Patient participation in clinical decsion making

A collaborative effort between patients and nurses

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Keyword: Clinical decision making, Patient participation, Patient needs, Nursing diagnosis, Needs assessment, Control preference scale
Publication year: 2007
Relevant Sustainable Development Goals (SDGs):
SDG 3 Good health and wellbeing
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The overall aim of the thesis was to study clinical decision making in nursing. This was performed by evaluation of the quality of nurses’ diagnostic statements and comparison of the concordance between nurses and patients’ perceptions of the patients’ nursing needs, as well as patient preferences for participation in clinical decision making. Further, predictors regarding patients’ active participation were investigated. Quasi-experimental, comparative and cross-sectional descriptive study designs were used to collect data in acute care settings from randomly selected patient records (n = 140), nurse-patient dyads (n = 80), and patients discharged from hospital care (n = 428). Data were gathered using questionnaires and review of patient records. The quality of nurses’ diagnostic statements improved by the means of education directed to nurses and implementation of new forms for recording supporting nursing care planning (I). Discrepancies were found concerning patients and nurses’ perceptions about what constitutes a problem for the patient as well as the severity and importance of acting on the problem (II). Further, nurses perceived that their patients preferred to be more active in clinical decision making compared with the patients’ own preferences for participation (III). Gender, education, living situation, and occupation were identified as predictors for preferring an active role in clinical decision making (IV). The conclusions are that the accuracy of diagnostic statements needs to be addressed and validated further through systematic assessment of the patients’ perceptions and preferences concerning the health situation and preferences for participation in clinical decision making. Clinical implications are that nurses need to involve patients in identifying patient problems of relevance for nursing. Further, nurses also need to be aware of patients’ preferences for participation in clinical decision making in order that they can plan care in accordance with patient preferences and allow participation to the degree preferred by the patient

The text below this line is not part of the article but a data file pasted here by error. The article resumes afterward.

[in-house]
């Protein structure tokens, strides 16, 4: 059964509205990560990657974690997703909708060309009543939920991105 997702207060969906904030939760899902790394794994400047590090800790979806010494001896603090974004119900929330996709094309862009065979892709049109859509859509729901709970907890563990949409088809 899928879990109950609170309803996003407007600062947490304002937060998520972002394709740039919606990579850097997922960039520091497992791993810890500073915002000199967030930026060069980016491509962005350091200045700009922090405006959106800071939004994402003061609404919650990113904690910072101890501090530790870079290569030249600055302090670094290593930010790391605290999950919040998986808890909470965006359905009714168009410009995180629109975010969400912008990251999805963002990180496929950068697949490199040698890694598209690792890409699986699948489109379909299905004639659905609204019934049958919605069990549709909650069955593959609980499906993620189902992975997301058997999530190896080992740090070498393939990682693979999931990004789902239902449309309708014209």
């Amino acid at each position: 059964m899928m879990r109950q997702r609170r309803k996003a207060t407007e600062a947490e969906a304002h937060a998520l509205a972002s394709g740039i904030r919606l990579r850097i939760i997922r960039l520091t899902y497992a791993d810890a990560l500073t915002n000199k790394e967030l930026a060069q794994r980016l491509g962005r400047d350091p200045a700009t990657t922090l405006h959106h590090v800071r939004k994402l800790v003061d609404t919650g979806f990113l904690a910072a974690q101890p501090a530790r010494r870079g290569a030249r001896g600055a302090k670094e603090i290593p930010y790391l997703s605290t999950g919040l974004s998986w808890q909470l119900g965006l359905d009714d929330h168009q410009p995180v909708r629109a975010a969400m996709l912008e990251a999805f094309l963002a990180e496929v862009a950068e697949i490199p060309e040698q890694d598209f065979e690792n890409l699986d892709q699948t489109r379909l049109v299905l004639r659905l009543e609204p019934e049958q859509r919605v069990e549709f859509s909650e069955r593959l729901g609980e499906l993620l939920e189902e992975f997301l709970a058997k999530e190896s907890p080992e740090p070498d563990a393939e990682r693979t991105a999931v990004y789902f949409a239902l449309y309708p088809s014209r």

Jan Florin

Högskolan Dalarna; Omvårdnad
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